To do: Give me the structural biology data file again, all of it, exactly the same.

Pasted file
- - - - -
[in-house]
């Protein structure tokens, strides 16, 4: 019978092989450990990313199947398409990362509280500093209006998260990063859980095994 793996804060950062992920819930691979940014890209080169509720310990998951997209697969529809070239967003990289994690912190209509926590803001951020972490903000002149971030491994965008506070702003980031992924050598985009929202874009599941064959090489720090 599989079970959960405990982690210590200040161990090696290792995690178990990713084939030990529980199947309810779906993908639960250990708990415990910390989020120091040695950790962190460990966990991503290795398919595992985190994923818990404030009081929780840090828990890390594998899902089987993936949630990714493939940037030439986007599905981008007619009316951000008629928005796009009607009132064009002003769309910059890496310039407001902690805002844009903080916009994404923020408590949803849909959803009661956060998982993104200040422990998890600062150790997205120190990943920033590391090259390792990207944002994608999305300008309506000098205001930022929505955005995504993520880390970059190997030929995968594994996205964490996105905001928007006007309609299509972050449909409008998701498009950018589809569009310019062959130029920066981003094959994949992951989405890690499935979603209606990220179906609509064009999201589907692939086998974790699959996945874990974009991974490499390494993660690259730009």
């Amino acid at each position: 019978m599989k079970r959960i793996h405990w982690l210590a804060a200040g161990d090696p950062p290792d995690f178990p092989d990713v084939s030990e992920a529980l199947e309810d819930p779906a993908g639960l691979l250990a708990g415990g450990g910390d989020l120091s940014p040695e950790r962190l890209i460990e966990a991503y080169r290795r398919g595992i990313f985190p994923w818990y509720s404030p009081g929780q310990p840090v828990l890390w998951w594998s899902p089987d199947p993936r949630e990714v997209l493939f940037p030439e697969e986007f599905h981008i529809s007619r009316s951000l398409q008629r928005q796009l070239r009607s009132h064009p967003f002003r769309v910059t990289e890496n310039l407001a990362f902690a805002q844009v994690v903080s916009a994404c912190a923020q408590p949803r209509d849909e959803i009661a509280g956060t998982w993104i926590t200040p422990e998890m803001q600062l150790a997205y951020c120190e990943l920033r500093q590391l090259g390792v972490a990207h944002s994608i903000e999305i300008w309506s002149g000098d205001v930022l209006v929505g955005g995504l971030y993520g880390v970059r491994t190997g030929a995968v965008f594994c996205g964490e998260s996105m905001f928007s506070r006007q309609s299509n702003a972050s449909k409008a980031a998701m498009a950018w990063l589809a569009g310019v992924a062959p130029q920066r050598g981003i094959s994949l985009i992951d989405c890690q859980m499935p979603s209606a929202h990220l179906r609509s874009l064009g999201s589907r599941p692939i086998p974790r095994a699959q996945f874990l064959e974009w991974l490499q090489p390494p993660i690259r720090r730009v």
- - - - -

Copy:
[in-house]
């Protein structure tokens, strides 16, 4: 019978092989450990990313199947398409990362509280500093209006998260990063859980095994 793996804060950062992920819930691979940014890209080169509720310990998951997209697969529809070239967003990289994690912190209509926590803001951020972490903000002149971030491994965008506070702003980031992924050598985009929202874009599941064959090489720090 599989079970959960405990982690210590200040161990090696290792995690178990990713084939030990529980199947309810779906993908639960250990708990415990910390989020120091040695950790962190460990966990991503290795398919595992985190994923818990404030009081929780840090828990890390594998899902089987993936949630990714493939940037030439986007599905981008007619009316951000008629928005796009009607009132064009002003769309910059890496310039407001902690805002844009903080916009994404923020408590949803849909959803009661956060998982993104200040422990998890600062150790997205120190990943920033590391090259390792990207944002994608999305300008309506000098205001930022929505955005995504993520880390970059190997030929995968594994996205964490996105905001928007006007309609299509972050449909409008998701498009950018589809569009310019062959130029920066981003094959994949992951989405890690499935979603209606990220179906609509064009999201589907692939086998974790699959996945874990974009991974490499390494993660690259730009």
């Amino acid at each position: 019978m599989k079970r959960i793996h405990w982690l210590a804060a200040g161990d090696p950062p290792d995690f178990p092989d990713v084939s030990e992920a529980l199947e309810d819930p779906a993908g639960l691979l250990a708990g415990g450990g910390d989020l120091s940014p040695e950790r962190l890209i460990e966990a991503y080169r290795r398919g595992i990313f985190p994923w818990y509720s404030p009081g929780q310990p840090v828990l890390w998951w594998s899902p089987d199947p993936r949630e990714v997209l493939f940037p030439e697969e986007f599905h981008i529809s007619r009316s951000l398409q008629r928005q796009l070239r009607s009132h064009p967003f002003r769309v910059t990289e890496n310039l407001a990362f902690a805002q844009v994690v903080s916009a994404c912190a923020q408590p949803r209509d849909e959803i009661a509280g956060t998982w993104i926590t200040p422990e998890m803001q600062l150790a997205y951020c120190e990943l920033r500093q590391l090259g390792v972490a990207h944002s994608i903000e999305i300008w309506s002149g000098d205001v930022l209006v929505g955005g995504l971030y993520g880390v970059r491994t190997g030929a995968v965008f594994c996205g964490e998260s996105m905001f928007s506070r006007q309609s299509n702003a972050s449909k409008a980031a998701m498009a950018w990063l589809a569009g310019v992924a062959p130029q920066r050598g981003i094959s994949l985009i992951d989405c890690q859980m499935p979603s209606a929202h990220l179906r609509s874009l064009g999201s589907r599941p692939i086998p974790r095994a699959q996945f874990l064959e974009w991974l490499q090489p390494p993660i690259r720090r730009v």